A reminder that tomorrow we will commit to praying and fasting for God to bring marriage to those of us who desire it, to strengthen both men and women in their personal and relational lives, and to bring change within our hearts, minds, and spirits.
Another Thanksgiving weekend has come and gone. For me this holiday includes a good dose of food and family, as well as a backgammon tournament so intense it comes with a trophy for each year’s winner. (Granted the trophy is a dancing, stuffed turkey, but that’s beside the point). While my family has it’s own share of dysfunction and challenge, overall it was a rich, full weekend that made it easy to be thankful and recognize God’s blessing. I drove home after the brief time away with warm fuzzy feelings inside.
But when I sat down to write today (knowing I wanted to focus on the holiday), the first thing that came to mind wasn’t thankfulness, but what happens when life hurts, relationships end, loved ones are sick, when depression and anxiety creep in and suck any goodness away. This morning I got a call from a friend whose beloved 12-year old Labrador retriever is at the end of her battle with cancer and will have to be put down this week. Another friend is entering the holiday season after her mother’s unexpected death last spring, and yet another is facing divorce after only three years of marriage and instances of verbal and emotional abuse. Hearing these stories did not exactly bring feelings of thankfulness. Mostly I wanted to shake my fist at the world and demand that God put things right.
It is so easy to offer our praise and thanks to God when things are good in our lives, basically when we feel thankful. But what I constantly have to remind myself of is that thankfulness isn’t simply a feeling that comes from good things happening. It’s an orienting of the heart that, as we practice it, re-focuses our attention away from painful circumstances and back on Jesus, strengthening our awareness of His consistent presence which is necessary if we’re to endure the many things life throws at us on a regular basis. It is indeed a practice, and one that might not initially match where our hearts are. It can seem inauthentic, as though we’re denying our true feelings or suffering.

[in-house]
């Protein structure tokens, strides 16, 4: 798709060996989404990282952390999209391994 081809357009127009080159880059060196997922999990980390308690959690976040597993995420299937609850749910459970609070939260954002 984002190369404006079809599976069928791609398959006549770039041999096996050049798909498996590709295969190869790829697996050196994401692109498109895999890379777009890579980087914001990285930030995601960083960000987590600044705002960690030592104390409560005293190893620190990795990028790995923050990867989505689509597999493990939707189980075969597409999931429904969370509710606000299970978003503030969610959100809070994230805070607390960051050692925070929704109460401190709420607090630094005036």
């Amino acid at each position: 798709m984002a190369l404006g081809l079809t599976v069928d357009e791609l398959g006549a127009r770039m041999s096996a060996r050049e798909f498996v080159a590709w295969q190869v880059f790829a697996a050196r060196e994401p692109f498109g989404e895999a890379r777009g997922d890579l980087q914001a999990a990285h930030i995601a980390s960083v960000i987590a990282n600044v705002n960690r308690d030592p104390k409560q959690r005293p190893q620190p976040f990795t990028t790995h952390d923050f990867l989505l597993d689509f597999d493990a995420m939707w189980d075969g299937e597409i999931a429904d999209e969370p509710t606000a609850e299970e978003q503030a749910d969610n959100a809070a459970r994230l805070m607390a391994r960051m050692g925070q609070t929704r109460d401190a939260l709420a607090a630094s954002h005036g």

As is usually case, the way in which God calls us to follow Him is radically different than what feels natural in this world. I can honestly say I never want to give thanks for the pain in my life. And yet on the occasions I try, I notice that something very subtle shifts inside of me. It’s like a small chasm of space opens up and gives God more room to take up residence with the pain and do the work in my life He’s after. In these instances thankfulness takes on a very different definition, becoming an act of surrender, trust, and worship rather than simply a response to circumstances.
My hope for you this week and into the Christmas season is that thankfulness might take on new meaning. That it will remain an offering of praise for God’s goodness, but also become an offering of trust and submission in times of trial. And that in doing so, you will be transformed by the light of His peace and presence.
‘Give thanks to the Lord, for he is good; his love endures forever.” Psalm 118:1
“Blessed are those who have learned to acclaim you, who walk in the light of your presence, O Lord.” Psalm 89:15